I faced the edges with leftover fabric from the inside because I didn't have enough seam allowances just to turn the lining and the jacket fabric in.

torstai 21. marraskuuta 2013

I'm not dead!

I've only been busy with studying and stuff. I have nothing to post about yet, but I'm soon hoping to finish the petticoat and caraco combination I'm making out of the other saree I bought. The saree was a vintage one, like the yellow saree, and the colour is strong reddish orange. The saree is embroidered in the traditional kantha style and I think it sort of works for 18th century styles. I'm not sure what the fabric is exactly but I would guess silk blend. But no pictures until I've finished it!

Instead, here's a couple of photos of a shawl I spruced up with block printing. The shawl is cotton, a flea market find and I hand printed the motifs with my lovely Indian block prints. So, a paisley shawl on a budget, one might say :)

tiistai 22. lokakuuta 2013

A vintage saree and what happened to it...

About 2 weeks ago I searched Etsy for suitable sarees for my costuming projects and found and ordered two. The other one arrived surprisingly quickly and even though I had first intended to use both the sarees for making more Regency gowns, the garment started to look more and more like 20s flapper dress material.
The saree in question was lemon yellow chiffon, the borders embroidered with metallic yarn, beads and sequins and the pallu end of the saree had beautiful flower and vines embroidery with more sequins and beads. After some sketches and browsing through a ton of pictures of extant 20s gowns I settled on a shape. 20s dresses can be cut very simple and made to look very elaborate or vice versa. I wanted to have a simple design but still something more than a plain sheath dress, so I deviced a pattern which is loosely based on the 1925 Vionnet dress in Janet Arnold's patterns of fashion. The dress only has a front and back piece and they are exactly the same.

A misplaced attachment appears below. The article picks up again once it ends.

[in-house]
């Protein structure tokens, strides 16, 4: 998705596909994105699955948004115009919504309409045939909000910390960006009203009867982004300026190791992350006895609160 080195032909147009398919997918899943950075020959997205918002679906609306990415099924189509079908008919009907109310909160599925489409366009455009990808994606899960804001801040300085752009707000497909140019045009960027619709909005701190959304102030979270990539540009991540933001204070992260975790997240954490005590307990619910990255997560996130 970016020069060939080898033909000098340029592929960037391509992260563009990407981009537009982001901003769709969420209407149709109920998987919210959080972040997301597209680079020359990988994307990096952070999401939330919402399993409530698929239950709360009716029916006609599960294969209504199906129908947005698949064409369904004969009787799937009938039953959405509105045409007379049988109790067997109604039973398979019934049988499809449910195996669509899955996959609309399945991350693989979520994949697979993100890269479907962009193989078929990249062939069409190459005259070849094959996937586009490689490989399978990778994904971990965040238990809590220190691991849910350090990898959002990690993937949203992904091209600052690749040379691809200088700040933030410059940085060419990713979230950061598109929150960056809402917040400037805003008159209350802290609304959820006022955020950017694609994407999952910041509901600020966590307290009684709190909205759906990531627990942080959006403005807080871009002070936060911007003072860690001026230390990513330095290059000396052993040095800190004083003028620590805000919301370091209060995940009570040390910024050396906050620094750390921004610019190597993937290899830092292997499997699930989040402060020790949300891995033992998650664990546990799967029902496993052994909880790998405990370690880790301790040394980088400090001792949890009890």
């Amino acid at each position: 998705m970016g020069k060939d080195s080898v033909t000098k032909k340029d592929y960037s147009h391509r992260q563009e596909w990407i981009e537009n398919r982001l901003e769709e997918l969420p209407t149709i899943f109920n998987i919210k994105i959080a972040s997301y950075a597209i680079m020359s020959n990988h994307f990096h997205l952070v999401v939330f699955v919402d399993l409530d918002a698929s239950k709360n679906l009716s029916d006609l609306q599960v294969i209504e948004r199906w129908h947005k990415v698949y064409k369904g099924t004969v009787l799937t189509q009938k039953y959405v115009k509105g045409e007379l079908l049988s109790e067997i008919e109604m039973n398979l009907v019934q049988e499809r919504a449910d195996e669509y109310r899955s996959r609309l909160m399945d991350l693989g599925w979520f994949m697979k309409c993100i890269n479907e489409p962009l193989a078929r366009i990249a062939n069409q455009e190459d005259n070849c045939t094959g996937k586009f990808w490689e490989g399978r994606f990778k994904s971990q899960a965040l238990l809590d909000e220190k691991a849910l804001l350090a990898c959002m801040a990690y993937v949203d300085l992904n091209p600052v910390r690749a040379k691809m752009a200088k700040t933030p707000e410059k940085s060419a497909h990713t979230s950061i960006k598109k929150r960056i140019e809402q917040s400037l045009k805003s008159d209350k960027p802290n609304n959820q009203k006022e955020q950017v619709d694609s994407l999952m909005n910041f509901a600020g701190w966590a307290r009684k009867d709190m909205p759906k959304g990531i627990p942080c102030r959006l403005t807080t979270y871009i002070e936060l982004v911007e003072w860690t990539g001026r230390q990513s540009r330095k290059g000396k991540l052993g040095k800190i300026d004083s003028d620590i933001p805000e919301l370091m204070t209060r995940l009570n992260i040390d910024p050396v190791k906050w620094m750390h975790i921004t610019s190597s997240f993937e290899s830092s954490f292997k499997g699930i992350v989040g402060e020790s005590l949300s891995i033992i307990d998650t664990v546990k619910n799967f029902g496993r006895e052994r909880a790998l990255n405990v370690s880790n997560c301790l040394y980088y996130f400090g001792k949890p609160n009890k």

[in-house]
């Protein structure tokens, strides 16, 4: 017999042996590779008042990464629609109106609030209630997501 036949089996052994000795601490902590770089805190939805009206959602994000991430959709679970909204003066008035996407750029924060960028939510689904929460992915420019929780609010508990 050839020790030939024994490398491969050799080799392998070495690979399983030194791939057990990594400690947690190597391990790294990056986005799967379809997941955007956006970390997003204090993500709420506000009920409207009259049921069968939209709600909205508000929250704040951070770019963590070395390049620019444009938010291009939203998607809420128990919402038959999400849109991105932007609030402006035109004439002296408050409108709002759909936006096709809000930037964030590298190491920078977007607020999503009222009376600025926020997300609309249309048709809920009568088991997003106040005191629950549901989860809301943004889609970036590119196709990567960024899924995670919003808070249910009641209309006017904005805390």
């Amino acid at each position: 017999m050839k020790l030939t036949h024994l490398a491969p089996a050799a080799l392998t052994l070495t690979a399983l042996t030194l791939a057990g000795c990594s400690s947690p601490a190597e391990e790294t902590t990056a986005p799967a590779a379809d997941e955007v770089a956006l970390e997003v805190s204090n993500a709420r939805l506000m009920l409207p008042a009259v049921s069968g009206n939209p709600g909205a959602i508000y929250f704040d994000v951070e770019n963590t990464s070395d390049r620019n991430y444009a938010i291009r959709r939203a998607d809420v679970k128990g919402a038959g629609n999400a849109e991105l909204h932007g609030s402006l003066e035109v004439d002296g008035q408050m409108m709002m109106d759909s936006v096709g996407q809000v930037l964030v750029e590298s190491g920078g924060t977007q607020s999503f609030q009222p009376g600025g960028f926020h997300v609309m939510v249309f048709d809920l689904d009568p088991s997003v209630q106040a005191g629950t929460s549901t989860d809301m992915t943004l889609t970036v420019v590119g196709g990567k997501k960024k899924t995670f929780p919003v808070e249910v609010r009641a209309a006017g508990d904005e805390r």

The dress piece. The horizontally wide part is the hem and the cut creates the nice hanging pointy things on each side.

I wanted to use the flowery bit at the front of the dress. Luckily it was about 110cm wide, exactly the right lenght for my dress.

The rest of the saree was scattered with these little leaf motifs.

I was very lucky to find fabric for the underdress. Since the saree is chiffon (aka. veeery see-through) the dress needed an underlayer. Miracle of miracles, I managed to bag this viscose fabric, and the colour matches the saree perfectly!
First I sewed the underdress pieces together and hemmed them. I then cut, sewed and hemmed the chiffon pieces. The front piece of the dress needed some piecing, because I wanted to use the flowery bit for the centre front, I needed to cut the side hem pieces separately and sew them on the centre piece. The back piece is all one piece. Because chiffon frays like crazy, I sewed double seams everywhere. I then joined the underdress and the chiffon dress at the neck line. I tried to join the chiffon dress shoulders at first, but it pulled the bodice too high on my neck and it just looked stupid, so I chose to align the top edges of the chiffon dress with the neck edge of the underdress.
The chiffon dress is slightly longer than the underdress and this gives me the opportunity to pull it up a bit with a long sash of the same chiffon fabric (basically all the rest of the saree left over). Here are some pictures I took today, complete with my attempts on 20s hair and makeup.

My make-up skills are practically nonexistent; I never really learned when I was a teenager...

A sudden fit of vampiness.

I still had a smaller piece of the saree left, so it became a head scarf.

sunnuntai 13. lokakuuta 2013

So, what's next?